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This analysis for RLS can be based on the conditions from our security profile As we discussed in the section related to identifying DBV factors, our example security profile presents RLS examples based on the security profile conditions around the concept of Weekly Maintenance Window and Product Ownership/Responsibility If we dig a little deeper into the conditions and the compliance-driven requirements these conditions impose, we see that controls are required on the visibility of end user Social Security numbers and salary information to the application Oracle VPD s fine-grained access control for security-relevant column masking meets these compliancebased requirements NOTE Refer to David Knox s Effective Oracle Database 10g Security By Design (McGraw-Hill, 2009) for a comparison between Oracle VPD and Oracle OLS Oracle OLS is a more intuitive and declarative model to work with initially, while Oracle VPD has the flexibility to create and support more complex PL/SQL function policies that implement row-level security
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Identify Accounts, Roles, and DBV Realm Authorizations from Use Case Actors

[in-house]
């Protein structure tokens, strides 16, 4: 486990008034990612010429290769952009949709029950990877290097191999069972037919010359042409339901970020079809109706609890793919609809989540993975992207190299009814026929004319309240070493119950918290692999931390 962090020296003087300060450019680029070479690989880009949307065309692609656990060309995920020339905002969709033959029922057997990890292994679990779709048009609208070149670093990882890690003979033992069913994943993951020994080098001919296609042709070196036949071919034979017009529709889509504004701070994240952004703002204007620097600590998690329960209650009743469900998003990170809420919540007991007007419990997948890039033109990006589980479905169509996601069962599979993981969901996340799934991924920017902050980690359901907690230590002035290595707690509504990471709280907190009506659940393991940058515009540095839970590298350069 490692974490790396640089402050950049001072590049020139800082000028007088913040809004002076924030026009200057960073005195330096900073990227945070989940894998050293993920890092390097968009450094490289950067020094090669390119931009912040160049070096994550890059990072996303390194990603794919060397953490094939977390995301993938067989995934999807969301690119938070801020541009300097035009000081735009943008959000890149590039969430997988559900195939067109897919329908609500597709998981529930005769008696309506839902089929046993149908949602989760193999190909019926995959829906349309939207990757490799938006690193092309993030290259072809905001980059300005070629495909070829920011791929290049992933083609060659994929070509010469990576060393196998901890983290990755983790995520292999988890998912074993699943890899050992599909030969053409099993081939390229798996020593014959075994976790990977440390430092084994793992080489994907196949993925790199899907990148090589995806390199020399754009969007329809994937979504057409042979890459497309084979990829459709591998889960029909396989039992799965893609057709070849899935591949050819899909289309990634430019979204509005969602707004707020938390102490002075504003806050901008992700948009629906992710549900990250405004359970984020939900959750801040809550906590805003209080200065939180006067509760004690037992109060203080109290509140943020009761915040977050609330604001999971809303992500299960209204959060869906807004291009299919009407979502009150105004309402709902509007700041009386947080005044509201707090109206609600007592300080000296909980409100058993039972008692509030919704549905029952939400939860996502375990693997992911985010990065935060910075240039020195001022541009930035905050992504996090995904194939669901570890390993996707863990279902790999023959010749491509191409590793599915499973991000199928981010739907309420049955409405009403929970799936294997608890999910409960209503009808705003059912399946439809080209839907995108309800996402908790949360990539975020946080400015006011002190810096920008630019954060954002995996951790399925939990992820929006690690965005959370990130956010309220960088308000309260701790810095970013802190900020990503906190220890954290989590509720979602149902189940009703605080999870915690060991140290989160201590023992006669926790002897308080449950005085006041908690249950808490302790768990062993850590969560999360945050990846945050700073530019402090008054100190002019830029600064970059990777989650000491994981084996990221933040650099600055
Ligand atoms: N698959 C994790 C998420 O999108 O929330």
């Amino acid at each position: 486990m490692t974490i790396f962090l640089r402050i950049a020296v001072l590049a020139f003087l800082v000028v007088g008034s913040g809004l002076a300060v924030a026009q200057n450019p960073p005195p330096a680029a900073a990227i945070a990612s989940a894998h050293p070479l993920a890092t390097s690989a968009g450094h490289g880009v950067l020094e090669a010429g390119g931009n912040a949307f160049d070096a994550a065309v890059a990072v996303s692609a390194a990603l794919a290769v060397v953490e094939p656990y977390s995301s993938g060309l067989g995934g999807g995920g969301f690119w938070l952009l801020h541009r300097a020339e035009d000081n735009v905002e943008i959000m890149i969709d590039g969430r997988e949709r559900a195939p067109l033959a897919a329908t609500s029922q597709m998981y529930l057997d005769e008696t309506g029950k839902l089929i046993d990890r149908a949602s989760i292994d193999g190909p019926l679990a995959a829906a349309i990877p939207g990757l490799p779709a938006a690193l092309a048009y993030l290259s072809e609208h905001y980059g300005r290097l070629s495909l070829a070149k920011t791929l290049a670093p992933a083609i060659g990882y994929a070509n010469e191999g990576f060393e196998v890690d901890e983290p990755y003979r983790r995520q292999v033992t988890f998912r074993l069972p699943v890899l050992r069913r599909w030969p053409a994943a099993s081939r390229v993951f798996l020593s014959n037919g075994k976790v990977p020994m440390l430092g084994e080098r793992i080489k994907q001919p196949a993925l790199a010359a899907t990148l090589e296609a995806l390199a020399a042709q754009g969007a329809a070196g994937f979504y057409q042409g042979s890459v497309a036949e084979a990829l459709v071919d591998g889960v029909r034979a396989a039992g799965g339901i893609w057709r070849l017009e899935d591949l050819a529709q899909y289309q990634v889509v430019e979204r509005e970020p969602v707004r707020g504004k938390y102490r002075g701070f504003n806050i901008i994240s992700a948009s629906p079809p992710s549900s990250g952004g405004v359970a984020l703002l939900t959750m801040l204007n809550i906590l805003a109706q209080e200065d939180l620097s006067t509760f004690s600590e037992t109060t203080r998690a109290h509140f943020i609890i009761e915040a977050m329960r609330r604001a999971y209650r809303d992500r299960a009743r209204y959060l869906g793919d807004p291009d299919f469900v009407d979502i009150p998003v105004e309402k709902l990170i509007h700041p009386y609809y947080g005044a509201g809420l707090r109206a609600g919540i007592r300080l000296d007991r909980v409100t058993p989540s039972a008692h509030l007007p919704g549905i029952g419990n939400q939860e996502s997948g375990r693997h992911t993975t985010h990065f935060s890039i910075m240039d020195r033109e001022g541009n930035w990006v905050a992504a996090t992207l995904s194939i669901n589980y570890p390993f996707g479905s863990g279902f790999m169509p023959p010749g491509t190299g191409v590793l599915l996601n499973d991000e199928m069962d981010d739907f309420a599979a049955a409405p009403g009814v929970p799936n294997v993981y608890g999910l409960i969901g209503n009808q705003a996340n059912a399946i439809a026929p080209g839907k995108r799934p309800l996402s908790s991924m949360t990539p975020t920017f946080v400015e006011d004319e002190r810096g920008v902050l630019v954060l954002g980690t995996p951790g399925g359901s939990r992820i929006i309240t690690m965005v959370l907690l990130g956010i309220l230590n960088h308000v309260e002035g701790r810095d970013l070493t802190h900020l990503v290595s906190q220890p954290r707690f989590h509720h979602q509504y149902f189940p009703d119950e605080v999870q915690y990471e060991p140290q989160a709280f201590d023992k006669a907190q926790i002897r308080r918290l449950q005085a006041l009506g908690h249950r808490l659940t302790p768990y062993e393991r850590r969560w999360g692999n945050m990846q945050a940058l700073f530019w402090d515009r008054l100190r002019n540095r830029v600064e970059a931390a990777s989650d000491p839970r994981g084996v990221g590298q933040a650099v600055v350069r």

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If we look at our security profile syntax, we ve defined what must be protected (the object), the commands or privileges we need to control (the verb), and how they need be protected (the conditions, based on compliance, application, and business rules), but we haven t spent time describing who (the subject) To define the subject-level aspects of our security profile, we need to consider the entire set of use cases that make up our system and not just the Sales Management related use case If we consider the overall notional software architecture, we find actors such as sales data administrators, database administrators, batch program accounts, internal web service consumers, external (partner) web service consumers, and more subtlety accounts that will own objects and code In 1, we introduced the concept of schema profiles that include object owner accounts user access accounts The user access accounts included user profiles with read-only users, read-write users, application administrators/developers, and database administrators We need to examine the actors in our use cases and classify them according to the profiles presented in 1 Next, we ll create database roles and accounts for these actor classifications so we can associate a real database identity to each actor Once this is done, we can authorize the appropriate role or account in the DBV realms we have identified To help clarify the process, we will first look at the details of each profile s relationship to DBV roles and concepts We then present a detailed implementation example that demonstrates how the profiles might be constructed in DBV-enabled database